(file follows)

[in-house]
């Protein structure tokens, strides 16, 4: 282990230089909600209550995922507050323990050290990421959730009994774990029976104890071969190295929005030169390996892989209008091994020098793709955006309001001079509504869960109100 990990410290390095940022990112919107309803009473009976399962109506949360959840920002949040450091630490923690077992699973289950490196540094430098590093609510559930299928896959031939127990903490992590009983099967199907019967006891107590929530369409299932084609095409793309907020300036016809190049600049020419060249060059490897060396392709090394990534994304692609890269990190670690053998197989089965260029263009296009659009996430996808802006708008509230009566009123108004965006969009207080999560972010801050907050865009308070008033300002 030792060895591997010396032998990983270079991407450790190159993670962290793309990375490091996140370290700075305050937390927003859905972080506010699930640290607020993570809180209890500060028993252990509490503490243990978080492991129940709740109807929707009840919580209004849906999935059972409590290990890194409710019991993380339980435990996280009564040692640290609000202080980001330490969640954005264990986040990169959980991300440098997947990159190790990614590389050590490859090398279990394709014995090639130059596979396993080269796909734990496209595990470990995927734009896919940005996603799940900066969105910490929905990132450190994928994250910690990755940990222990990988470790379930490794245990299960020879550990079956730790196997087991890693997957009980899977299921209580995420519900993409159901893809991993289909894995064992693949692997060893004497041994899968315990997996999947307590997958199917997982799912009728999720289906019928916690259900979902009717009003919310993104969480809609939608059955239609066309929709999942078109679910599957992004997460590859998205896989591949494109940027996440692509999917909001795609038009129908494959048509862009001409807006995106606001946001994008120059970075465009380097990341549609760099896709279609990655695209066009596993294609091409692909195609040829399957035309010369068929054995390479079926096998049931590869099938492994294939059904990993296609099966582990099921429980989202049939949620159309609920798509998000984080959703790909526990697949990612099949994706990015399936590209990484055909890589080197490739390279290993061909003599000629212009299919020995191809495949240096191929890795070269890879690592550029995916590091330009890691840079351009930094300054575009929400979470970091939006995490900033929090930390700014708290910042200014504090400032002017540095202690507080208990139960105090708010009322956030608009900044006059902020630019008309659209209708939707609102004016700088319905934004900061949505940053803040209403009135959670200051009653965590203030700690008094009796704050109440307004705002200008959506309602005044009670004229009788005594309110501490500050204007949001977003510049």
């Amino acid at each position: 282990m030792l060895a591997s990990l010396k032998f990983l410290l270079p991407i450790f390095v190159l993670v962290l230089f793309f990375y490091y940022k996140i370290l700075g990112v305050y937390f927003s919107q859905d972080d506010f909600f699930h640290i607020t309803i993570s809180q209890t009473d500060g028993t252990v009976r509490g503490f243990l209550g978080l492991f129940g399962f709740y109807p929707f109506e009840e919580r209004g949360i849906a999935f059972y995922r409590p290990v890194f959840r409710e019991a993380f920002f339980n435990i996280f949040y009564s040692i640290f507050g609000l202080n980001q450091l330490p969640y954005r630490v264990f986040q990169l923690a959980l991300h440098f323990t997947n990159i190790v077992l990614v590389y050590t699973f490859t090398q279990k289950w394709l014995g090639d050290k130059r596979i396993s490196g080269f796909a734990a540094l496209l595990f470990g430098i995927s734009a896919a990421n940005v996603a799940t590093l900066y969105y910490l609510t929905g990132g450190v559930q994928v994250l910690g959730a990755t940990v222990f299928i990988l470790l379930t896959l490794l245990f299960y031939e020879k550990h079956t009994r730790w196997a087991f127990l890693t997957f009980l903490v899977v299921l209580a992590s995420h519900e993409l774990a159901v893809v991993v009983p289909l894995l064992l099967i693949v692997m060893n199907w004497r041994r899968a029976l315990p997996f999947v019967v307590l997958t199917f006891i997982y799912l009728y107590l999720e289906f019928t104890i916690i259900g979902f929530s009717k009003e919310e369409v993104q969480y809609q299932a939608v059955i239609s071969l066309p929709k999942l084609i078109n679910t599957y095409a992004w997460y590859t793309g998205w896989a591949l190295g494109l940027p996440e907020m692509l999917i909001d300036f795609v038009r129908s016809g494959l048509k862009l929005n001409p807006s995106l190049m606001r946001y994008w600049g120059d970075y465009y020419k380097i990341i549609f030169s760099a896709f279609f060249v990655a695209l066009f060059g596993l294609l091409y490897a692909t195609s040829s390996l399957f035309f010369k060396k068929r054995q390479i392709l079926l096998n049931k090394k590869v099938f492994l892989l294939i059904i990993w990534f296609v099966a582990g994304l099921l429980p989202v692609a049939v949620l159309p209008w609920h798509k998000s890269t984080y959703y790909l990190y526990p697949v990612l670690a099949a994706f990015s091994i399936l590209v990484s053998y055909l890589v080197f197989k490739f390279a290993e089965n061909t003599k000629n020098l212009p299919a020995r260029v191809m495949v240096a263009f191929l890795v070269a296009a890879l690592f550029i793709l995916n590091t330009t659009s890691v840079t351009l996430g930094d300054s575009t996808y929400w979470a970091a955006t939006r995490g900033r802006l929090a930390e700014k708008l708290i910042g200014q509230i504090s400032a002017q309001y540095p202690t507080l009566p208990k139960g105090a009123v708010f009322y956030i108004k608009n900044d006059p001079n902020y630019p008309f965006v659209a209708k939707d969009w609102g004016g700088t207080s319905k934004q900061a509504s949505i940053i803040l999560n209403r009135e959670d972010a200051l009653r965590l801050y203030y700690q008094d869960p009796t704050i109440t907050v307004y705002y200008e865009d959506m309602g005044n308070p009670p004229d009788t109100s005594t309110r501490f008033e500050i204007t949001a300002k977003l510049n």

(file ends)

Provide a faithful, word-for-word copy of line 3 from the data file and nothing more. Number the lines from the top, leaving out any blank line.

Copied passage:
């Amino acid at each position: 282990m030792l060895a591997s990990l010396k032998f990983l410290l270079p991407i450790f390095v190159l993670v962290l230089f793309f990375y490091y940022k996140i370290l700075g990112v305050y937390f927003s919107q859905d972080d506010f909600f699930h640290i607020t309803i993570s809180q209890t009473d500060g028993t252990v009976r509490g503490f243990l209550g978080l492991f129940g399962f709740y109807p929707f109506e009840e919580r209004g949360i849906a999935f059972y995922r409590p290990v890194f959840r409710e019991a993380f920002f339980n435990i996280f949040y009564s040692i640290f507050g609000l202080n980001q450091l330490p969640y954005r630490v264990f986040q990169l923690a959980l991300h440098f323990t997947n990159i190790v077992l990614v590389y050590t699973f490859t090398q279990k289950w394709l014995g090639d050290k130059r596979i396993s490196g080269f796909a734990a540094l496209l595990f470990g430098i995927s734009a896919a990421n940005v996603a799940t590093l900066y969105y910490l609510t929905g990132g450190v559930q994928v994250l910690g959730a990755t940990v222990f299928i990988l470790l379930t896959l490794l245990f299960y031939e020879k550990h079956t009994r730790w196997a087991f127990l890693t997957f009980l903490v899977v299921l209580a992590s995420h519900e993409l774990a159901v893809v991993v009983p289909l894995l064992l099967i693949v692997m060893n199907w004497r041994r899968a029976l315990p997996f999947v019967v307590l997958t199917f006891i997982y799912l009728y107590l999720e289906f019928t104890i916690i259900g979902f929530s009717k009003e919310e369409v993104q969480y809609q299932a939608v059955i239609s071969l066309p929709k999942l084609i078109n679910t599957y095409a992004w997460y590859t793309g998205w896989a591949l190295g494109l940027p996440e907020m692509l999917i909001d300036f795609v038009r129908s016809g494959l048509k862009l929005n001409p807006s995106l190049m606001r946001y994008w600049g120059d970075y465009y020419k380097i990341i549609f030169s760099a896709f279609f060249v990655a695209l066009f060059g596993l294609l091409y490897a692909t195609s040829s390996l399957f035309f010369k060396k068929r054995q390479i392709l079926l096998n049931k090394k590869v099938f492994l892989l294939i059904i990993w990534f296609v099966a582990g994304l099921l429980p989202v692609a049939v949620l159309p209008w609920h798509k998000s890269t984080y959703y790909l990190y526990p697949v990612l670690a099949a994706f990015s091994i399936l590209v990484s053998y055909l890589v080197f197989k490739f390279a290993e089965n061909t003599k000629n020098l212009p299919a020995r260029v191809m495949v240096a263009f191929l890795v070269a296009a890879l690592f550029i793709l995916n590091t330009t659009s890691v840079t351009l996430g930094d300054s575009t996808y929400w979470a970091a955006t939006r995490g900033r802006l929090a930390e700014k708008l708290i910042g200014q509230i504090s400032a002017q309001y540095p202690t507080l009566p208990k139960g105090a009123v708010f009322y956030i108004k608009n900044d006059p001079n902020y630019p008309f965006v659209a209708k939707d969009w609102g004016g700088t207080s319905k934004q900061a509504s949505i940053i803040l999560n209403r009135e959670d972010a200051l009653r965590l801050y203030y700690q008094d869960p009796t704050i109440t907050v307004y705002y200008e865009d959506m309602g005044n308070p009670p004229d009788t109100s005594t309110r501490f008033e500050i204007t949001a300002k977003l510049n």